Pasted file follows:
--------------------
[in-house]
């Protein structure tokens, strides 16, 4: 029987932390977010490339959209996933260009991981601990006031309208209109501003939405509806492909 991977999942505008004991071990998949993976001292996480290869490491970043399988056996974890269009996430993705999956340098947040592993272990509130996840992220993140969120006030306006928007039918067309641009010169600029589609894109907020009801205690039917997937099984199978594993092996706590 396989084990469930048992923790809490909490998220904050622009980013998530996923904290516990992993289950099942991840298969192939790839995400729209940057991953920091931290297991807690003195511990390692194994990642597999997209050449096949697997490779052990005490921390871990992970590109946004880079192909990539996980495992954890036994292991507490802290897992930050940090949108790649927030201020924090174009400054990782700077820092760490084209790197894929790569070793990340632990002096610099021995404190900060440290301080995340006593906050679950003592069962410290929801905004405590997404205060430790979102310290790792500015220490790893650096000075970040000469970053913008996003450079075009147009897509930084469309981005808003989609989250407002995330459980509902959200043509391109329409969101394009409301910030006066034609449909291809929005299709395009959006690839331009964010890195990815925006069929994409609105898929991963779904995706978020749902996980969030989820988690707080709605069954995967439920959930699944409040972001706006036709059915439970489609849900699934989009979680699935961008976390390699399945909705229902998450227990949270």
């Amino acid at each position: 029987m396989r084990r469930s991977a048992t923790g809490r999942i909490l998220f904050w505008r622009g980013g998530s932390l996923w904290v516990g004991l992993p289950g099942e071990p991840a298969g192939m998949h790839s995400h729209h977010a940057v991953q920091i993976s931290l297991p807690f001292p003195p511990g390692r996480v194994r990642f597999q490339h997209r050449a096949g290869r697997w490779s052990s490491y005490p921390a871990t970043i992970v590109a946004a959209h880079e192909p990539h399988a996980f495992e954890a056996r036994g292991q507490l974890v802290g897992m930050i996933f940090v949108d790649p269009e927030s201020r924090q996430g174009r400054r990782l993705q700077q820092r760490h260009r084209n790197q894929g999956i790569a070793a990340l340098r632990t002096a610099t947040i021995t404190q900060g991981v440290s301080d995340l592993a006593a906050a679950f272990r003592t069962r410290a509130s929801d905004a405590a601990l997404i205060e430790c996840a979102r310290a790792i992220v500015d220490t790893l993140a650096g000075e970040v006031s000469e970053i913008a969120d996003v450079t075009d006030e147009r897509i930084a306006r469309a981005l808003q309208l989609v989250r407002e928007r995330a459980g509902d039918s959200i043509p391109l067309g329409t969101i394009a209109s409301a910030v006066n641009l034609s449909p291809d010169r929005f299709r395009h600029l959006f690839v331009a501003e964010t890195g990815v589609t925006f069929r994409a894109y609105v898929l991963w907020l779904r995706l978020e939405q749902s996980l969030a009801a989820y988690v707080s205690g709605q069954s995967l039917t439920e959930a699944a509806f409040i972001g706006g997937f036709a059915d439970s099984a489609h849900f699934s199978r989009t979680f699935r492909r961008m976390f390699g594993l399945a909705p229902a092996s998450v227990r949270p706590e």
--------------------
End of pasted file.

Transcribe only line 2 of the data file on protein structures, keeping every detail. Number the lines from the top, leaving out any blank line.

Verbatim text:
């Protein structure tokens, strides 16, 4: 029987932390977010490339959209996933260009991981601990006031309208209109501003939405509806492909 991977999942505008004991071990998949993976001292996480290869490491970043399988056996974890269009996430993705999956340098947040592993272990509130996840992220993140969120006030306006928007039918067309641009010169600029589609894109907020009801205690039917997937099984199978594993092996706590 396989084990469930048992923790809490909490998220904050622009980013998530996923904290516990992993289950099942991840298969192939790839995400729209940057991953920091931290297991807690003195511990390692194994990642597999997209050449096949697997490779052990005490921390871990992970590109946004880079192909990539996980495992954890036994292991507490802290897992930050940090949108790649927030201020924090174009400054990782700077820092760490084209790197894929790569070793990340632990002096610099021995404190900060440290301080995340006593906050679950003592069962410290929801905004405590997404205060430790979102310290790792500015220490790893650096000075970040000469970053913008996003450079075009147009897509930084469309981005808003989609989250407002995330459980509902959200043509391109329409969101394009409301910030006066034609449909291809929005299709395009959006690839331009964010890195990815925006069929994409609105898929991963779904995706978020749902996980969030989820988690707080709605069954995967439920959930699944409040972001706006036709059915439970489609849900699934989009979680699935961008976390390699399945909705229902998450227990949270």